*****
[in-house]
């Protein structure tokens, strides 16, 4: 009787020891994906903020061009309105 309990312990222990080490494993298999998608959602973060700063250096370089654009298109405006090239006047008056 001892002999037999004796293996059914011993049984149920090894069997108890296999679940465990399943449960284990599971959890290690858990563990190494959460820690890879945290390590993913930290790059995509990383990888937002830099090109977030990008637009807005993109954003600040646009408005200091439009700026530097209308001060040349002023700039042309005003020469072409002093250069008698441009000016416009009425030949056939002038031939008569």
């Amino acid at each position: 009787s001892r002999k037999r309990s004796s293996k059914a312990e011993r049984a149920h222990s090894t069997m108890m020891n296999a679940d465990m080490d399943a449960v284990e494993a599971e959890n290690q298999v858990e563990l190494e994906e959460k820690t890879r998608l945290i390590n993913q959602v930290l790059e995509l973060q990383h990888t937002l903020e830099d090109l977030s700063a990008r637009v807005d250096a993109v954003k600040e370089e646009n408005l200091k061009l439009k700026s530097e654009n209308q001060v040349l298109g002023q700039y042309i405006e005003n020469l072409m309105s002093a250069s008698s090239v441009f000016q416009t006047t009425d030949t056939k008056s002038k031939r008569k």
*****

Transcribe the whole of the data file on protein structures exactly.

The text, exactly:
[in-house]
């Protein structure tokens, strides 16, 4: 009787020891994906903020061009309105 309990312990222990080490494993298999998608959602973060700063250096370089654009298109405006090239006047008056 001892002999037999004796293996059914011993049984149920090894069997108890296999679940465990399943449960284990599971959890290690858990563990190494959460820690890879945290390590993913930290790059995509990383990888937002830099090109977030990008637009807005993109954003600040646009408005200091439009700026530097209308001060040349002023700039042309005003020469072409002093250069008698441009000016416009009425030949056939002038031939008569």
């Amino acid at each position: 009787s001892r002999k037999r309990s004796s293996k059914a312990e011993r049984a149920h222990s090894t069997m108890m020891n296999a679940d465990m080490d399943a449960v284990e494993a599971e959890n290690q298999v858990e563990l190494e994906e959460k820690t890879r998608l945290i390590n993913q959602v930290l790059e995509l973060q990383h990888t937002l903020e830099d090109l977030s700063a990008r637009v807005d250096a993109v954003k600040e370089e646009n408005l200091k061009l439009k700026s530097e654009n209308q001060v040349l298109g002023q700039y042309i405006e005003n020469l072409m309105s002093a250069s008698s090239v441009f000016q416009t006047t009425d030949t056939k008056s002038k031939r008569k």